By Victoria Hutfilz
Viewing our watershed through the lens of a natural resources student and Sandy River Watershed Council intern provides certainty that one person can make a difference in their community- however small. For me, that difference came in the form of providing information to the public via social media. For many, Instagram, Facebook, etc. provide a good chunk of their source of news and an inlet for inspiration. Working for SRWC’s media team served as a way to expand my working knowledge of natural resources, apply that information to the real world and reflect it back onto the public who can then choose to make their community a cleaner, safer and more beautiful place to live.
I am currently entering my second year as a Natural Resources student at Mt. Hood Community College with a focus on forestry. So far, classes have taken me through topics like native plant identification, wildland fire technique, how to measure a forest and even a dabble in soil science. A working internship while in school encourages students to put that information to work and get real-time boots-on-the-ground experience with natural resources at work in their community. I signed up to volunteer with SRWC back in the fall of 2020 for a rain garden construction event on the campus. It was one of my first experiences practicing watershed stewardship and after that, I knew I had chosen the right career path. Fast-forward to the spring and it was time to look for summer internships. News that SRWC was looking for help piqued my interest and after reconnecting with Sara, the interim director who I’d met onsite at the rain garden, we decided it was a good fit!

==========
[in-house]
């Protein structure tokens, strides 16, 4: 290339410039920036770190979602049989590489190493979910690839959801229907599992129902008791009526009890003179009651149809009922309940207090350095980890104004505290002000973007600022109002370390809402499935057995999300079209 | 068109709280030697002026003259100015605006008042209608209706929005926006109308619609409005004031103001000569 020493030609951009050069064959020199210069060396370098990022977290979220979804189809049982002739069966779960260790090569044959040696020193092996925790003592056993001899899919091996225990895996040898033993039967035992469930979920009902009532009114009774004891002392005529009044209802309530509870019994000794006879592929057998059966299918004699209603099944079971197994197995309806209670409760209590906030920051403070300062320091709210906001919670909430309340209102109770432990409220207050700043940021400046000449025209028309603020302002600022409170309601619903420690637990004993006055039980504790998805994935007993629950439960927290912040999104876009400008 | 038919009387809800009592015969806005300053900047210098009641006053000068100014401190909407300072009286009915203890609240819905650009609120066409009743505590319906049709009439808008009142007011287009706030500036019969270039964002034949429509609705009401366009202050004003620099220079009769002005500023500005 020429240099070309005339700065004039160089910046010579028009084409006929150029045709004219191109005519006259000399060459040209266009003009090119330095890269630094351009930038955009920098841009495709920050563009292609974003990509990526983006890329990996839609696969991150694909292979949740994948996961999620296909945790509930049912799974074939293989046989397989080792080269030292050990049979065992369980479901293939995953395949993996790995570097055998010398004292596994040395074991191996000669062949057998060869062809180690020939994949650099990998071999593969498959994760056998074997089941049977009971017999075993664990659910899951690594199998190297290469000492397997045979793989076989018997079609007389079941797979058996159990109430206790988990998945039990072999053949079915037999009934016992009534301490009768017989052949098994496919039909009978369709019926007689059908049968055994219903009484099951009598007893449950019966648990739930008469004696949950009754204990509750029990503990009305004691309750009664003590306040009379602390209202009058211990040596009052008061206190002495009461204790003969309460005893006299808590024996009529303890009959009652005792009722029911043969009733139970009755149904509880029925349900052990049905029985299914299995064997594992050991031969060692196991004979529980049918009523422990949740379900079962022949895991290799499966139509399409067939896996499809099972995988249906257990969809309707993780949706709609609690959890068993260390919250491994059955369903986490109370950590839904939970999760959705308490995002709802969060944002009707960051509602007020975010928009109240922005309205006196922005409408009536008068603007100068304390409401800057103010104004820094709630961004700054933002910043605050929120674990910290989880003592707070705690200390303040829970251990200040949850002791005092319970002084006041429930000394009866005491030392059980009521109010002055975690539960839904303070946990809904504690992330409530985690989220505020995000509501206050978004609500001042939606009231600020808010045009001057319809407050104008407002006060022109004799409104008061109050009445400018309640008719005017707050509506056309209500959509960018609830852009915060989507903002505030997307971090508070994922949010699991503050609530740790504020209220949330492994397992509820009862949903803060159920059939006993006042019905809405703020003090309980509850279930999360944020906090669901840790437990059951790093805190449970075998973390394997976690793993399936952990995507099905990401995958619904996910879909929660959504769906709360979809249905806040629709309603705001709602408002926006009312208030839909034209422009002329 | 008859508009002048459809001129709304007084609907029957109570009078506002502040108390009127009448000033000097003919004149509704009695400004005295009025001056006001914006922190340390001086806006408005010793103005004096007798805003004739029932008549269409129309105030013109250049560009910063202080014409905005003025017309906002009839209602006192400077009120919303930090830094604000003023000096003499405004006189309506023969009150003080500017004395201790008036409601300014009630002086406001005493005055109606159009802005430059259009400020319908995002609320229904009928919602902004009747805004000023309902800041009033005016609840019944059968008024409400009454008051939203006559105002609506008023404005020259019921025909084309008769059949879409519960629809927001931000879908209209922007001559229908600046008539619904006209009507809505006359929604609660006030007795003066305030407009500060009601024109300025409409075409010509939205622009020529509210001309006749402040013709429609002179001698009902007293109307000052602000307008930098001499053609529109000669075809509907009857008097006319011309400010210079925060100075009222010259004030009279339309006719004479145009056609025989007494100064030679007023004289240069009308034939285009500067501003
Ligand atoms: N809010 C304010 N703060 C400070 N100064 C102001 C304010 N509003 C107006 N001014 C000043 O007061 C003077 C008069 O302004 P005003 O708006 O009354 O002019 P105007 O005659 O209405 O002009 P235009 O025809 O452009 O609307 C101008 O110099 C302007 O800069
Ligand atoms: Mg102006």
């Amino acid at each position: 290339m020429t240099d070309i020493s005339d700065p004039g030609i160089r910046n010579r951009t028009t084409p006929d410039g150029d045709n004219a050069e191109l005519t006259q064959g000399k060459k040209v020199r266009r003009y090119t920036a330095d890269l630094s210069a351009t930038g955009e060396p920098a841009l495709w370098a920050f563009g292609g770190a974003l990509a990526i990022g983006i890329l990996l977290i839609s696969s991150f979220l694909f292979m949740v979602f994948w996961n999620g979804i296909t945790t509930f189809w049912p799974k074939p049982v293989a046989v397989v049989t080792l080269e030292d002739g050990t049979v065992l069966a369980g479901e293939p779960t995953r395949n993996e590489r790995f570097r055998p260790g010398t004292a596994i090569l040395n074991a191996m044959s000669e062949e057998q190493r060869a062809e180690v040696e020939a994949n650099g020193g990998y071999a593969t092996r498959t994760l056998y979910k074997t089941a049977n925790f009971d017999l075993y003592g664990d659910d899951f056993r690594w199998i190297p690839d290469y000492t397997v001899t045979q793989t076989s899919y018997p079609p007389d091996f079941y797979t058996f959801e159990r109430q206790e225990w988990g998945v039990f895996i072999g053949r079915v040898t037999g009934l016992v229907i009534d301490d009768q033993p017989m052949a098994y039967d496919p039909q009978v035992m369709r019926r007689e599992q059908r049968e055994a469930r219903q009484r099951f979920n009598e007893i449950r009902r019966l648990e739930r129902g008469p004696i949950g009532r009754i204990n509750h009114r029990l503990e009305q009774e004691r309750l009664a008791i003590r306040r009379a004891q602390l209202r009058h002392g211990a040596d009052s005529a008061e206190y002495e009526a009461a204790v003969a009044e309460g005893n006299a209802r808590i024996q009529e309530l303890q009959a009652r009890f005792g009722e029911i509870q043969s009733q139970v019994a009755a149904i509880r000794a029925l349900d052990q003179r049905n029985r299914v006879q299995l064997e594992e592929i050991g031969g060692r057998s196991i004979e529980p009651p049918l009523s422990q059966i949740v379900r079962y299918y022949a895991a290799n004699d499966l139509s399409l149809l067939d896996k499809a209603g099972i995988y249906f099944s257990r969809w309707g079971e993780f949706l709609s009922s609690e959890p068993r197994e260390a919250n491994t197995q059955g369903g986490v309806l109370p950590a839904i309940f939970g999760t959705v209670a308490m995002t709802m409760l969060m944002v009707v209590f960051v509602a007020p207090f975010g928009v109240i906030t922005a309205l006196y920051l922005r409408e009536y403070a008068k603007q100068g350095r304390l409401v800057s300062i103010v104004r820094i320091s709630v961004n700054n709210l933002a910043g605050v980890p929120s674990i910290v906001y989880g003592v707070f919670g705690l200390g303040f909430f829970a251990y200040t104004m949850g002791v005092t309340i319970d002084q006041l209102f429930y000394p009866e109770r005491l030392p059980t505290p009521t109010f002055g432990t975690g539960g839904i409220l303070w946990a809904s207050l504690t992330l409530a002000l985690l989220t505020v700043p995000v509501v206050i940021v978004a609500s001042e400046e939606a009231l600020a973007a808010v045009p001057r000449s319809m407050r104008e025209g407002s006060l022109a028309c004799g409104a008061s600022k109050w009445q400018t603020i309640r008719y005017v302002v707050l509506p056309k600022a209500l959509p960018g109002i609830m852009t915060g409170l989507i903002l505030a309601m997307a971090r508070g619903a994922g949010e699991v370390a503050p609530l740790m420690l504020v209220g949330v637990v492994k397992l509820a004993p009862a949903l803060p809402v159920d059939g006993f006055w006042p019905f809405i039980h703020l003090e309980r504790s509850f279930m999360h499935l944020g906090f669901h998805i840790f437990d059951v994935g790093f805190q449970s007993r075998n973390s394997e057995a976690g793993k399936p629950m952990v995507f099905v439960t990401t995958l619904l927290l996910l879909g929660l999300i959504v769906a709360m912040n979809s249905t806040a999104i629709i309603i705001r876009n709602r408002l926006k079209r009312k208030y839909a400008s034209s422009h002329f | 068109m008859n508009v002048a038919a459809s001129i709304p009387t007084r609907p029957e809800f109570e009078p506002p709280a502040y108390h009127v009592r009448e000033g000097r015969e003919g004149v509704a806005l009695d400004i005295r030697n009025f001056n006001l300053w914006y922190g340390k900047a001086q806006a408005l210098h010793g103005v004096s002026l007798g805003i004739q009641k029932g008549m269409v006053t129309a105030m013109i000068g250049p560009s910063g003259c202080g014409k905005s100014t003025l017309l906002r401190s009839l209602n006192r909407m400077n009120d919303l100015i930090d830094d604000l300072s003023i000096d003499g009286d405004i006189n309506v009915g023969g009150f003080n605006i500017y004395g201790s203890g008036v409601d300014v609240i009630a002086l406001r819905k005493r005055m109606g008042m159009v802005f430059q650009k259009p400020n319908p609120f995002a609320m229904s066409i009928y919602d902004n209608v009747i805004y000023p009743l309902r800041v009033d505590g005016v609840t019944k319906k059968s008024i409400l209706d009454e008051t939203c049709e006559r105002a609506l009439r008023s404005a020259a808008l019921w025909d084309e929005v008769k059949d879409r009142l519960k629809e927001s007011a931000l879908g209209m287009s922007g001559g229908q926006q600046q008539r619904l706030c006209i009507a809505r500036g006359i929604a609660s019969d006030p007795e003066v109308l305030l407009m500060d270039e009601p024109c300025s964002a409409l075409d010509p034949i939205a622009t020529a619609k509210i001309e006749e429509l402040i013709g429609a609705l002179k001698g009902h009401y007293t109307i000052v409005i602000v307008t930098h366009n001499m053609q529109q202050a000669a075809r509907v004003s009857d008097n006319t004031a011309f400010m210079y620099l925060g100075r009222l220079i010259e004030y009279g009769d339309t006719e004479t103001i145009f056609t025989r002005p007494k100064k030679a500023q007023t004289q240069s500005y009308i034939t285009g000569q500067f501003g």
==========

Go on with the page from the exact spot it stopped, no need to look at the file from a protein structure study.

How do watershed processes fit in with forestry, you ask? More than you might think. Trees share a unique relationship with our water sources. Landscape changes have a significant impact on stream health and what we do on or to the land affects both the quantity and quality of water. Trees, forests and plants play an incredible role in reducing stormwater and erosion as well as removing or filtering pollutants that would otherwise end up in our waterways. Involving myself in the local movement to protect our watershed just seemed like another role of the responsible forester.
As the new school year approaches and my internship comes to an end, I am humbled to know so much more about the effort it takes from many people, partnerships and communities to care for and manage our watershed. In the past, the Sandy River was just a beautiful place to swim and fish, but now I recognize it as a vital resource, a mother of tributaries and above all an ever evolving wellspring that we must all collaborate to protect.
[Below: One of the many social media posts Victoria helped to create about Watershed Council projects]